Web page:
More competition for Māori wards compared with general ward seats

16 August 2022

More than 140 candidates have put themselves forward for Māori ward and constituency seats across 34 councils.

This is the first year that many of these councils have implemented Māori wards, which will see more than 60 new Māori ward councillors.

“It’s fantastic to see so many people putting their hands up,” says LGNZ’s Chief Executive Susan Freeman-Greene.

“Councils make important decisions that affect all our communities so it's critical Māori are represented and have a say in those decisions.

“We always want our council tables to look like the communities they serve, and we know historically we’ve had low representation of Māori on our councils.

“If we look at past local government elections, we’ve seen a steady average of around two candidates running for each available position.

“These Māori ward numbers show more competition for seats, with closer to 2.2 candidates for every available position,” Susan Freeman-Greene said.

“In the past, many Māori have felt like local government isn’t a place for them because they couldn’t see themselves represented around the council tables,” says Bonita Bigham, Chair of Te Maruata, LGNZ’s national collective of Māori elected to local government or appointed to governance roles by iwi.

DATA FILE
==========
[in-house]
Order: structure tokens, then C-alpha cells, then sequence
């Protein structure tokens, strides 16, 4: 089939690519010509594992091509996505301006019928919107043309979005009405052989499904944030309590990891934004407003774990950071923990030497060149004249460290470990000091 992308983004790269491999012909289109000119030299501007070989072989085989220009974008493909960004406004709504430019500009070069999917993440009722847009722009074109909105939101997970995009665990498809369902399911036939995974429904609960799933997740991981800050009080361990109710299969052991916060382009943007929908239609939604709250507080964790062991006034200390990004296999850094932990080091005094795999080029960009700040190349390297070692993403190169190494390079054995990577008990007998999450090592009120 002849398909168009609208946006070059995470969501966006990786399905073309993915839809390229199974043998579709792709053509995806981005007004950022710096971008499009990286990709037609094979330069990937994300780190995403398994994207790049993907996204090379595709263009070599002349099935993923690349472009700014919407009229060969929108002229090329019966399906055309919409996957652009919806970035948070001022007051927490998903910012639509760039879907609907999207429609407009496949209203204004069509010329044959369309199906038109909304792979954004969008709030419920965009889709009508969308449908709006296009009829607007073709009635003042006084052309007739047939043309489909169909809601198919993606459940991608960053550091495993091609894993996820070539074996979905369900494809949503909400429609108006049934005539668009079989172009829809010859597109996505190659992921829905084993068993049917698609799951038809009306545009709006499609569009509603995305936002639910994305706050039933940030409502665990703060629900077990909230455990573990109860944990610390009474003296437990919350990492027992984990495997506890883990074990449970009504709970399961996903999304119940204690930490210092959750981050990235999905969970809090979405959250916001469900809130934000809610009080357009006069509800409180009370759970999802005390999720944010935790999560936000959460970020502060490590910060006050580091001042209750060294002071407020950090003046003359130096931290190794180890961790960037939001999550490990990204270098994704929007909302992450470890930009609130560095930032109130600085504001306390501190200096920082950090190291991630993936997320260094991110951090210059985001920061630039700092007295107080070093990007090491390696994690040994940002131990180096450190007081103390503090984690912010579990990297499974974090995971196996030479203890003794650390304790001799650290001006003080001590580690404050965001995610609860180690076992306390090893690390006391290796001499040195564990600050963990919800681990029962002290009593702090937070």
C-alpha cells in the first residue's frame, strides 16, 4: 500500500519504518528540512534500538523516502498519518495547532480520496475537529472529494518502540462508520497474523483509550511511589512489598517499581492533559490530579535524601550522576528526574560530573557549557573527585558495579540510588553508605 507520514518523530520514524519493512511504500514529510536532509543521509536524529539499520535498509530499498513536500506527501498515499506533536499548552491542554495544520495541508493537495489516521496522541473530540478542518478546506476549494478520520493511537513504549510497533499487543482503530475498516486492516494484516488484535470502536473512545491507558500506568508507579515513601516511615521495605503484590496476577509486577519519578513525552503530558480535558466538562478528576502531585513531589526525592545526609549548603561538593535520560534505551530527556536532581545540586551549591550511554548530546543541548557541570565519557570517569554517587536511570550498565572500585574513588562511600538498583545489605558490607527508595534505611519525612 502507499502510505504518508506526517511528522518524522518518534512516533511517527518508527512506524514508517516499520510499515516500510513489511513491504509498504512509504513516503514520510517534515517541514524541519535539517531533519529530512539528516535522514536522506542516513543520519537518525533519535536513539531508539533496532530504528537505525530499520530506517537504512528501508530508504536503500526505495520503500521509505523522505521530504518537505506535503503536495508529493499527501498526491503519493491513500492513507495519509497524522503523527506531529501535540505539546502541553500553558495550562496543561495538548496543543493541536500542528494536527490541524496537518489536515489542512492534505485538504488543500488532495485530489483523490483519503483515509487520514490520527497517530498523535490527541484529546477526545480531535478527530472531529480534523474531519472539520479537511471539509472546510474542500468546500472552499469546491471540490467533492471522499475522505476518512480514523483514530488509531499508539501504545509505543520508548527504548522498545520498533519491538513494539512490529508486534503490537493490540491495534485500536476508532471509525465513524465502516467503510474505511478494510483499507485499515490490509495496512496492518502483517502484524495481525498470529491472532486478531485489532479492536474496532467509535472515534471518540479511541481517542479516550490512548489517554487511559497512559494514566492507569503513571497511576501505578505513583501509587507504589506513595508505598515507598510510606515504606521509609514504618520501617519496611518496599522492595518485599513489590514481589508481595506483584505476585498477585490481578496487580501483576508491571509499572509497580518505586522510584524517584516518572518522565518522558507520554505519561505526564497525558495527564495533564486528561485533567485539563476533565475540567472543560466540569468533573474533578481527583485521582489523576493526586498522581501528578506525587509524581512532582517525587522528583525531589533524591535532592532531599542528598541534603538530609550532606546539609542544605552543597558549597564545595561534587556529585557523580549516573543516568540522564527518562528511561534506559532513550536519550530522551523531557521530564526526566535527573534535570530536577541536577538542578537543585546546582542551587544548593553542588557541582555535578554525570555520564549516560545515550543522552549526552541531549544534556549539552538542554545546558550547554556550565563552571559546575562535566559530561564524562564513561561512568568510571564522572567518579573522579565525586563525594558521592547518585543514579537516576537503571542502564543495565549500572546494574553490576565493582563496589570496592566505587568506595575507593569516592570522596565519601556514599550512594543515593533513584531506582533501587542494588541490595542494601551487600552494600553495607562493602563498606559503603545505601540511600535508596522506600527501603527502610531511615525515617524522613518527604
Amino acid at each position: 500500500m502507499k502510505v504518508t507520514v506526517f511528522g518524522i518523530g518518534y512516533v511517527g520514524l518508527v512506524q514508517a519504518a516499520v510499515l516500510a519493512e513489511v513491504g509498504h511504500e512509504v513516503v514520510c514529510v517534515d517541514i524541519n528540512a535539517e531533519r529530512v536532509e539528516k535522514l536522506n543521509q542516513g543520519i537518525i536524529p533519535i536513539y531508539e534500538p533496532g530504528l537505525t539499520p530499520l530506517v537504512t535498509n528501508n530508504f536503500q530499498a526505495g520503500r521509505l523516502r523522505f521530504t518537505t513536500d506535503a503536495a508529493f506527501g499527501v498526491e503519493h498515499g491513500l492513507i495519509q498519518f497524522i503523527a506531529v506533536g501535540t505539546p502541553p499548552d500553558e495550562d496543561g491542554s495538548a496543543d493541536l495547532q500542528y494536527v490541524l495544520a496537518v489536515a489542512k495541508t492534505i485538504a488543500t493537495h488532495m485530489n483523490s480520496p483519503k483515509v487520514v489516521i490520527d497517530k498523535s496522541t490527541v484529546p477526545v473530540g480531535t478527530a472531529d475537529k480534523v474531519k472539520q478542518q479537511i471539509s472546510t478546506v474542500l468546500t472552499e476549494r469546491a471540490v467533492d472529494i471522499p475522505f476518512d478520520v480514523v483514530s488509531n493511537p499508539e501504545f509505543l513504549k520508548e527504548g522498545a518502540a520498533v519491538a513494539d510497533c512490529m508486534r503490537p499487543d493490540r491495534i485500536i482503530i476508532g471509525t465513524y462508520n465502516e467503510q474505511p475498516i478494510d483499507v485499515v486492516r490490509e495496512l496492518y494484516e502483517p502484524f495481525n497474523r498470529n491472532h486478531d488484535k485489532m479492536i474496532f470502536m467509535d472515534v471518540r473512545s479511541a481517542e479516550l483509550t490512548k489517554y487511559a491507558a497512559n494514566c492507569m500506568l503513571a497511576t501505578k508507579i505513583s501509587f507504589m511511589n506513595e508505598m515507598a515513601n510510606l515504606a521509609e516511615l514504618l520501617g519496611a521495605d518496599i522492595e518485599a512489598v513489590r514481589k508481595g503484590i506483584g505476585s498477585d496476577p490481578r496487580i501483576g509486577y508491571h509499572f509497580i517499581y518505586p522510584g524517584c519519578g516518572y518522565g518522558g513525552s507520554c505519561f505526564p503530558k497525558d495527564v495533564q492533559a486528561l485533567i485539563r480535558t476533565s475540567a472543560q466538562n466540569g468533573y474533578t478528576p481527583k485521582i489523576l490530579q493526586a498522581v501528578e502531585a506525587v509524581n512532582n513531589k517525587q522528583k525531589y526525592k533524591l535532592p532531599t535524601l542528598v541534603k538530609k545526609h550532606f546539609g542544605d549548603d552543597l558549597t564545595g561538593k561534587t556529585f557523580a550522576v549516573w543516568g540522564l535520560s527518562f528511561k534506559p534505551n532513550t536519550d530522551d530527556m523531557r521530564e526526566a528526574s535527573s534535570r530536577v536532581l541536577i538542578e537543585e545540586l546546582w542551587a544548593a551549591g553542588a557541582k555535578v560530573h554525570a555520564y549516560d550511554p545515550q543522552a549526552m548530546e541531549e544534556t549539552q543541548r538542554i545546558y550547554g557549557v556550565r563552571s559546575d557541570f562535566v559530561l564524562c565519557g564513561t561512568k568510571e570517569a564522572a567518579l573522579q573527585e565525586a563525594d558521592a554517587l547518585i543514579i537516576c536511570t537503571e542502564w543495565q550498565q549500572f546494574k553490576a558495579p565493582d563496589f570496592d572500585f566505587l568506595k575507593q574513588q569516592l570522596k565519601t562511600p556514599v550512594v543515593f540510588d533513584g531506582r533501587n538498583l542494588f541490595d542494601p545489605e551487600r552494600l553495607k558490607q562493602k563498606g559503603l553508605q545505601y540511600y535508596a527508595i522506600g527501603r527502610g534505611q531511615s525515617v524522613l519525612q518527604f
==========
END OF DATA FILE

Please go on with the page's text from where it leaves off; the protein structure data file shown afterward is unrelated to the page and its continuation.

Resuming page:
“It’s abundantly clear that the introduction of Māori wards has empowered more Māori to stand.

“We know many elected on Māori wards will have little to no experience in local government. That’s why Te Maruata has established Te Āhuru Mōwai, a new tuakana teina programme to support Māori elected members.

“There is a real issue with retaining Māori in local government. That’s why LGNZ has put more resources and focus into this kaupapa for Māori and also elected members from other diverse backgrounds.

“Te Āhuru Mōwai is one of a number of ways LGNZ is supporting new elected members, and we want to continue to find ways of improving that awhi and manaaki within local government.

All 66 positions had nominations, with 13 councillors being elected unopposed.

"From a te ao Māori perspective this isn’t bad thing, in fact I’d suggest in most, if not all, instances it reflects the careful and purposeful consideration and effort that iwi and hapū have made when putting forward a preferred candidate,"  Bonita Bigham said.

Voting documents will be sent to all enrolled voters by local councils between 16-21 September and voting closes at midday on Saturday 8 October.